http://en.wikipedia.org/wiki/Lancer_Evolution

The GT-R has been best described as a $80,000 cheat code. It weighs as much as a new CTS sedan (!), and, despite how unbelievably quick it is, setting low times to me on any track is akin to beating a video game on easy - sure, it makes you feel good inside, but there was no skill involved in doing so.

I would buy one of these as a daily driver for sure, and I am no less impressed by what they've accomplished here, but this just isn't a car that I would ever consider frozen. A solid cool for sheer numbers and engineering hours, but no more than that. Additionally, with all of the stipulations that Nissan has put on this car (restricted ECU, mandatory servicing after racing events [$$$$$$]) I just cannot in good conscience get into this car the way I could about the R34 or, even more so, the R32.
eraser_rx
from GTR to EVO....nice off topic....smile.gif
4wheelfreak
QUOTE(midnightdorifto @ Jun 23 2008, 08:14 AM) *
The GT-R has been best described as a $80,000 cheat code. It weighs as much as a new CTS sedan (!), and, despite how unbelievably quick it is, setting low times to me on any track is akin to beating a video game on easy - sure, it makes you feel good insde, but there was no skill involved in doing so.

That is exactly how I feel.
nismo
The front seats are two inches wider for only the american market.
Phix
QUOTE(Mitlov @ Jun 22 2008, 01:21 AM) *
Let me make sure I understand your argument. The existence of the 328i makes the M3 cooler than it otherwise would be? The existence of the Lancer ES makes the EVO X cooler than it otherwise would be? In other words, you like your performance cars to be hopped-up versions of more pedestrian cars, not designed from the ground up?

Yes.

I understand the idea and concept of 'character' and 'essence' is alien to you, Android, but tis' be my main point.
Uwe
The GT-R is for ESC sissies who need blinking lights on their dashboard in order to be fast. Uncool (and me not voting MJU is a flattery I'm not sure it deserves).
Mitlov
QUOTE(Uwe @ Jun 24 2008, 03:24 PM) *
The GT-R is for ESC sissies who need blinking lights on their dashboard in order to be fast. Uncool (and me not voting MJU is a flattery I'm not sure it deserves).


Did you mean to sound like a crotchety old man railing about "how things were different when I was a kid," or did it just pop out that way?
Uwe
I want to drive a car myself and not having some electronic systems done it. Doing a quick lap with that car is like making the first ascent of a mountain with the help of a helicopter. And don't get me started on the Ring laptime they claim they've done with a car in production state. This all smells of cheating and I don't like that.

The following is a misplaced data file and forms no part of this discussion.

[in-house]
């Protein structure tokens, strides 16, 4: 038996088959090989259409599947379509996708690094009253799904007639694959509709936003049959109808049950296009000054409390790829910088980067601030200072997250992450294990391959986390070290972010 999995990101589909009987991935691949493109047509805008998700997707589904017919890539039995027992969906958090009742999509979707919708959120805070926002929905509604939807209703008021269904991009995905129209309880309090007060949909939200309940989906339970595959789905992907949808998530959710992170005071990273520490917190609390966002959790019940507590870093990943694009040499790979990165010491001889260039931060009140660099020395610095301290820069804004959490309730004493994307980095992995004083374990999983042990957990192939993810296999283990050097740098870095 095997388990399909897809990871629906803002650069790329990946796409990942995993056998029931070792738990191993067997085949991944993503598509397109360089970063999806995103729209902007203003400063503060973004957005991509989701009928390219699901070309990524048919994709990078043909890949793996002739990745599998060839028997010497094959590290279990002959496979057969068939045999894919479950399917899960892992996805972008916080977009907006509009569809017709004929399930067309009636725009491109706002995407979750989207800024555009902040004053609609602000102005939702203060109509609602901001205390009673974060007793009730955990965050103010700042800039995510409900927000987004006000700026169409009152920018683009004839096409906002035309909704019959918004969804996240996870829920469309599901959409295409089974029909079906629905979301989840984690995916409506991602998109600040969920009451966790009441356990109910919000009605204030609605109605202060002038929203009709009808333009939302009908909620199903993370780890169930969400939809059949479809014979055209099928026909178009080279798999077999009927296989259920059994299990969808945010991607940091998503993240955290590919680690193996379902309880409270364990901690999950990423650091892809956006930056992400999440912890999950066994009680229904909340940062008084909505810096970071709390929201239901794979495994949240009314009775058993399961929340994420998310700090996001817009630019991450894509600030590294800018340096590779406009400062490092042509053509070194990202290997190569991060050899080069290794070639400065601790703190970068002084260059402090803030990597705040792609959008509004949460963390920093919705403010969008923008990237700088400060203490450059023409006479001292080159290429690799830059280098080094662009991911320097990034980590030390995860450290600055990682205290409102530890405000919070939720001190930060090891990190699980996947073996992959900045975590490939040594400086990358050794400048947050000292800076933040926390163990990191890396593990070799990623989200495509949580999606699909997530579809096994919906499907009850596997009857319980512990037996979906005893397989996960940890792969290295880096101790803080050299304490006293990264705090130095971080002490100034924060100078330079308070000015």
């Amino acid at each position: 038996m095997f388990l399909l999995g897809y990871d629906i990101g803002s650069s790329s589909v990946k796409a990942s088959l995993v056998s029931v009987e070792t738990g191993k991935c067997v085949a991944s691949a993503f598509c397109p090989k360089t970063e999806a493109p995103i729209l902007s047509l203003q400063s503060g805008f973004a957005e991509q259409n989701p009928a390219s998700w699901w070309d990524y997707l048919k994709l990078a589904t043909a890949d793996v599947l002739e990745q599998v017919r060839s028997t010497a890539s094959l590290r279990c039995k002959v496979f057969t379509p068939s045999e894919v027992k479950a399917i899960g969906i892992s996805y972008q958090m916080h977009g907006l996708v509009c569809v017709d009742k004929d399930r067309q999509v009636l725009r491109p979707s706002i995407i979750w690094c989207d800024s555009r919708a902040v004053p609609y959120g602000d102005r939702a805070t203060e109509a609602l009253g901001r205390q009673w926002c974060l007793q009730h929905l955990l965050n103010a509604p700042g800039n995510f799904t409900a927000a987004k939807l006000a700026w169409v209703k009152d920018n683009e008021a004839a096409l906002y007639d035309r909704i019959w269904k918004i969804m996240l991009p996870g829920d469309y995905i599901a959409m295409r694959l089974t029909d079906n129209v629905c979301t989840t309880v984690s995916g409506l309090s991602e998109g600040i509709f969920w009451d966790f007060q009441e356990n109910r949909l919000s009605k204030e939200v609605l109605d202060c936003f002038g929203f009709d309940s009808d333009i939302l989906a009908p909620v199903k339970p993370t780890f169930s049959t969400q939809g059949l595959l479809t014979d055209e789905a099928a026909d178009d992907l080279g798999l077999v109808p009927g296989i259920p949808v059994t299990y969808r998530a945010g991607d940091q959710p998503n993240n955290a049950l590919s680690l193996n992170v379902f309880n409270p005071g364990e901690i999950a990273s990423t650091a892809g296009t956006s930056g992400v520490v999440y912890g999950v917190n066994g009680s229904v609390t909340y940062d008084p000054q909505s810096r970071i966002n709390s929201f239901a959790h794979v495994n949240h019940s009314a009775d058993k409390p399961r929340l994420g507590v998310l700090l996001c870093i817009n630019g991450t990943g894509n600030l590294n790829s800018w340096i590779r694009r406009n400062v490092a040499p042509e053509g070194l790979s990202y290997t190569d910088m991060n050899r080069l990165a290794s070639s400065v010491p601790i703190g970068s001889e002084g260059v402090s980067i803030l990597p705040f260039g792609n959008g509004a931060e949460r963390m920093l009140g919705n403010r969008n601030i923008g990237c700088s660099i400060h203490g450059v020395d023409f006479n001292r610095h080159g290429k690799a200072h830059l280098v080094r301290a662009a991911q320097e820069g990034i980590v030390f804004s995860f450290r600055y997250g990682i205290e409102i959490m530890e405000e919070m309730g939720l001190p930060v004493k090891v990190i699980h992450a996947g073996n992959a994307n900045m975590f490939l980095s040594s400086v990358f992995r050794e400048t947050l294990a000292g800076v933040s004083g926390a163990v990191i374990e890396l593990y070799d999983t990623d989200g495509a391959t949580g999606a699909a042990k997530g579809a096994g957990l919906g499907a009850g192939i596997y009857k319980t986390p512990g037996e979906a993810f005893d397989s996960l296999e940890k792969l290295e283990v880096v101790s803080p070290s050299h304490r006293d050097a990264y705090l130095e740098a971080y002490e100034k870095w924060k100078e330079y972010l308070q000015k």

Mitlov
QUOTE(Uwe @ Jun 25 2008, 12:38 AM) *
And don't get me started on the Ring laptime they claim they've done with a car in production state. This all smells of cheating and I don't like that.


Do you have ANY basis to say that the 'Ring car wasn't in production state? Every single test I've read or watched has commented on how surprisingly fast the GT-R is. Those electronics you hate so much? They work. So if you've got ANY evidence that Nissan was cheating on the Ring lap, besides the lap time itself, please say so.

Now, if by "cheating" you mean that the GT-R makes well more than the claimed 480 horsepower...that became a widely-accepted fact as soon as people started putting them on dynos.
Uwe
I don't know if you ever experienced what power to weight ratio really means but here is some food for thought: A Porsche Carrera GT has 2.3 kg/hp, the GT-R (according to the data given by Nissan) has 3.7 kg/hp. And the GT-R should have done a laptime only 2 seconds slower than a CGT with Walter Röhrl at the wheel, one of the best Ring drivers the world has ever seen?

My opinion on that is very explicit: NO FUCKING WAY!
Mitlov
QUOTE(Uwe @ Jun 25 2008, 08:41 AM) *
I don't know if you ever experienced what power to weight ratio really means but here is some food for thought: A Porsche Carrera GT has 2.3 kg/hp, the GT-R (according to the data given by Nissan) has 3.7 kg/hp. And the GT-R should have done a laptime only 2 seconds slower than a CGT with Walter Röhrl at the wheel, one of the best Ring drivers the world has ever seen?

My opinion on that is very explicit: NO FUCKING WAY!


I've been riding motorcycles for 11 years. I certainly have experienced vehicles with insanely-good power-to-weight ratios.

I also know that cars that don't look faster on paper OFTEN are. There's a whole lot more to speed on a twisty course than power and weight.
Synesthesia
This is the cool wall, so I don't give a damn about price or 'Ring laptimes. It's not I can buy it cheap, it's $70k versus $100k cheap. It's not substantially faster than it's competition, it's a couple of seconds faster around a 13 MILE TRACK. It doesn't offer a manual transmission, it's more computer than car (hill start assist!?). I don't particularly like the way it looks (as mentioned, it looks like it was designed by an engineer -- which I don't see as a positive) and as mentioned it has no sex appeal. Not cool.
Mitlov
QUOTE(Synesthesia @ Jun 25 2008, 10:12 AM) *
It's not substantially faster than it's competition,


Not that I disagree with the rest of your post, but if "its competition" involves similarly-priced cars, it really IS faster. Way faster. The GT-R is slightly cheaper than a base 911 Carrera or BMW 650i; a 911 Turbo is nearly twice the price of a GT-R. Of course, the GT-R doesn't compete image-wise and prestige-wise with ANY of those cars; it shares more in attitude with an EVO than anything else I can think of.

The Chevy Corvette Z06 is similar in price to a GT-R, and was 14 seconds slower. So that one is somewhat slower, but still pretty comparable. But the GT-R absolutely demolishes anything else in the $70k range.

This is what I used for lap time comparisons. I realize wikipedia isn't perfect, so if the information was inaccurate, I apologize: http://en.wikipedia.org/wiki/Nordschleife_fastest_lap_times
eraser_rx